The key to scouting for turkey season success is preparation.
There are a few simple steps that you can take to get on the right track for turkey season, and once the season opens, you will be glad you did. I recently talked with an incredibly decorated turkey hunter by the name of Andrew Arbes, who I met at North Carolina State University. Aside from tracking and hunting every wildlife species in North Carolina together, we also both majored in Wildlife Science. If an outdoorsmen who is more knowledgeable more about turkey hunting and behavior exists, I have yet to meet him.
I asked him a few simple questions that many hunters have asked themselves before. His first round of advice recommended noting where you observed turkeys recently. “Where did you see them in the fall, or during deer season? Turkeys are creatures of habit, and even though the big flocks are breaking up, they will still be going to the same fields and clearings to feed and strut, as well as utilizing the same roost sites.” This means that what you observed during the fall is still useful when scouting now for gobblers. He also keeps tabs on his local turkeys with the use of trail cameras. “Placing trail cameras along the edges of these fields, where there are visible turkey tracks, dusting bowls, or natural funnels is a great tool to utilize. Once you have located the areas where the turkeys are hanging out, you can now look for where they are going to bed at night.”This brings us to the second step in his scouting process. Determining where the roost sites are is incredibly important, and there are two ways to do this. “The first is to walk the woods and find physical evidence of a roost site. I do this a month or so before the season so that I am not disturbing the area. Ridgelines or areas with tall trees located near food sources are ideal. Tall oaks, pines, and cypress trees are favorite roosting trees of turkeys. Don’t forget to look down though! Scour the ground for turkey droppings, various feathers, such as fan and wing feathers, and scratchings. These areas of overturned leaves on the ground tell you are in the right area. The second technique I do closer to the start of the season. On evenings before hunts, I go out early in the morning, as you would do opening day, or at sunset, and listen. When you hear the gobblers sounding off you will be able to pinpoint where they like to roost at night.” While roost sites are important to locate, there are other things you can keep an eye out for also. “Locating nesting areas can be just as important as roost sites. Where there are hens, there are toms. So knowing where the hens make their nests and spend the majority of the day on their eggs will give you a great shot to bag a mid-day, lonely gobbler. Again, walking through the woods is the best plan of action and this is also where trail cams come into play. The areas you are looking for have a lot of ground cover. This helps protect from predators, so look for areas with downed woody debris, cutovers, briar patches, and CRP plots.”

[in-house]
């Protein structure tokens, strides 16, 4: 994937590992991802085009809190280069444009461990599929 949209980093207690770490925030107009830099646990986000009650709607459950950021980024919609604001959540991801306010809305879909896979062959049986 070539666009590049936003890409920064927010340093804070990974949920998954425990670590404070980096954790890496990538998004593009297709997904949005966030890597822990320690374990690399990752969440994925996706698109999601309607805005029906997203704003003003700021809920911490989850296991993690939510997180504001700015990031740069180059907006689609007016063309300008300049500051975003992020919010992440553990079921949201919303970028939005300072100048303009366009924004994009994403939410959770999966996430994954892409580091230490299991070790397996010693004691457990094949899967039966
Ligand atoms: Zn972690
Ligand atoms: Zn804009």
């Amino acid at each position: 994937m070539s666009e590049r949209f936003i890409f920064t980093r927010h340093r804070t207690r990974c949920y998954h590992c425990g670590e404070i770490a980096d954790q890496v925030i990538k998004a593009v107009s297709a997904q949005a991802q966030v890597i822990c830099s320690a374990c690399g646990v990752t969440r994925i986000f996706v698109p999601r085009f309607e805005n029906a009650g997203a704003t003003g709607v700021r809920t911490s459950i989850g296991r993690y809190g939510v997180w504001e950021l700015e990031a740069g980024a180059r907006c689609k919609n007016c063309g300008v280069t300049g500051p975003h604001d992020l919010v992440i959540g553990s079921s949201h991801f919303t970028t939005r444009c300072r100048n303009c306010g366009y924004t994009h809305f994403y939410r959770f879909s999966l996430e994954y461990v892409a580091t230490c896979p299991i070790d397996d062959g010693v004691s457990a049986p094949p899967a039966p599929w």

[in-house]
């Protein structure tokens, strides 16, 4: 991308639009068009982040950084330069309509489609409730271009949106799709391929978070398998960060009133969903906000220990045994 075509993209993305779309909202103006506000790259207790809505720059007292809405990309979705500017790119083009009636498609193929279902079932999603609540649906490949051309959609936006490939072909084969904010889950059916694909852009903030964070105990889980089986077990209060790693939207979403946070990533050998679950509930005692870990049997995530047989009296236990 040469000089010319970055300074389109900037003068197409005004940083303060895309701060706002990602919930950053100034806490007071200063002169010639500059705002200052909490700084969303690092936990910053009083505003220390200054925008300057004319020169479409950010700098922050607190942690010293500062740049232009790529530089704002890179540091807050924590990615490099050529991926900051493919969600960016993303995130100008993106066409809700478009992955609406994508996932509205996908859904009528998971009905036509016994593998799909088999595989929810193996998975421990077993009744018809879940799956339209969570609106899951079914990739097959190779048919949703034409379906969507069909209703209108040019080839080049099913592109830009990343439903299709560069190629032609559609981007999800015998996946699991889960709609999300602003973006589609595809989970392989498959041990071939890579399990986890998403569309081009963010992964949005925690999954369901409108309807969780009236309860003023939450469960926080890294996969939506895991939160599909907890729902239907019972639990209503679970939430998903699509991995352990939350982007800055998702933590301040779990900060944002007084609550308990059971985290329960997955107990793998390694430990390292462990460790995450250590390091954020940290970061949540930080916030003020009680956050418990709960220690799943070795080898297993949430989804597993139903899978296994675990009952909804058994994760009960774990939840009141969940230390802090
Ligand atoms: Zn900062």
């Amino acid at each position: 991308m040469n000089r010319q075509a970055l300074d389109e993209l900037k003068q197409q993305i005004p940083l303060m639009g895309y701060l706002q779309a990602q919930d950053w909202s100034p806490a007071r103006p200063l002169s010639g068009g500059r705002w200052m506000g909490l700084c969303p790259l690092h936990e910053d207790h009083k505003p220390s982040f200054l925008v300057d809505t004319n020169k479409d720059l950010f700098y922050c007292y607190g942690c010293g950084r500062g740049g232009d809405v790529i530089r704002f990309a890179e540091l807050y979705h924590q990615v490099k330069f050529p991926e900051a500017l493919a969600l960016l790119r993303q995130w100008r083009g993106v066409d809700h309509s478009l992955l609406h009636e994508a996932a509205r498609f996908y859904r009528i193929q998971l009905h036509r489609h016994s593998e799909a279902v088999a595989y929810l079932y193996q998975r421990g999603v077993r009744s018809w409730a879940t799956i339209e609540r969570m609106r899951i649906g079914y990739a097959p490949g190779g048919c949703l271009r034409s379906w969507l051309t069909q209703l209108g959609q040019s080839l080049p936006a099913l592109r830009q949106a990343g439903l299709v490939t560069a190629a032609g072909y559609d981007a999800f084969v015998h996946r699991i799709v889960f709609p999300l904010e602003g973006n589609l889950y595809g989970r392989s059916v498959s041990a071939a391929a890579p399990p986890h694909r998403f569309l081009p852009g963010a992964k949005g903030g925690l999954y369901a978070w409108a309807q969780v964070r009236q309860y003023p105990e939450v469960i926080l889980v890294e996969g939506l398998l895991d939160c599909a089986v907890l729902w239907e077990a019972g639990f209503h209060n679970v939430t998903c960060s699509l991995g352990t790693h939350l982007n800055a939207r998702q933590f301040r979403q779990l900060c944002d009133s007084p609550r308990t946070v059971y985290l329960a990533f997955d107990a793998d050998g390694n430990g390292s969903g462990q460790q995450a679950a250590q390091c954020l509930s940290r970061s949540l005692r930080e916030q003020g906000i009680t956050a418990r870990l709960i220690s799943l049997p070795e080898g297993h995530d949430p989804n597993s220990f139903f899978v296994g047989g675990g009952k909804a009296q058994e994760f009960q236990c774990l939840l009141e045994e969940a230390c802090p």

The last tidbits of information Andrew Arbes left us with was to “Leave the calls at home! You don’t want a call-shy gobbler roaming around before the season even starts. Also, swap the gun for the camera. Snapping a few pictures of a strutting tom can be just as exciting as bagging one opening day. Nothing beats the first gobble of the year, so get out there and good luck!”
Andrew Walters is an Edgecombe County native and spends much of his time pursuing wild game and fishing across eastern North Carolina with his family and his fiancé, Noelle. His passion for the outdoors was the driving force that led him to North Carolina State University where he earned a Bachelor of Science degree in Fisheries, Wildlife, and Conservation Biology with a concentration in Wildlife Science in 2014. He was the President of the NCSU Quality Deer Management Association club and continues to be an avid member of QDMA. After graduating, he earned his real estate license and joined the Mossy Oak Properties NC Land and Farms team in Greenville, NC. He is a freelance outdoor writer and has had a number of featured articles in the Wildlife in NC magazine, as well as, Mossy Oak Gamekeepers. Andrew is also a major contributor to the Mossy Oak Properties NC Land and Farms weekly blog, the Management Minute. His extensive knowledge of wildlife management coupled with his ability to identify plant and tree species provides him the unique ability to help clients not only identify, but manage their property to maximum potential. Andrew’s enthusiasm and knowledge enables him to properly navigate the channels necessary in “finding your favorite place” outdoors, as well as, developing a wildlife management plan specifically tailored for your piece of ground. Contact Andrew today to find out how he can help you find and manage your next dream property.
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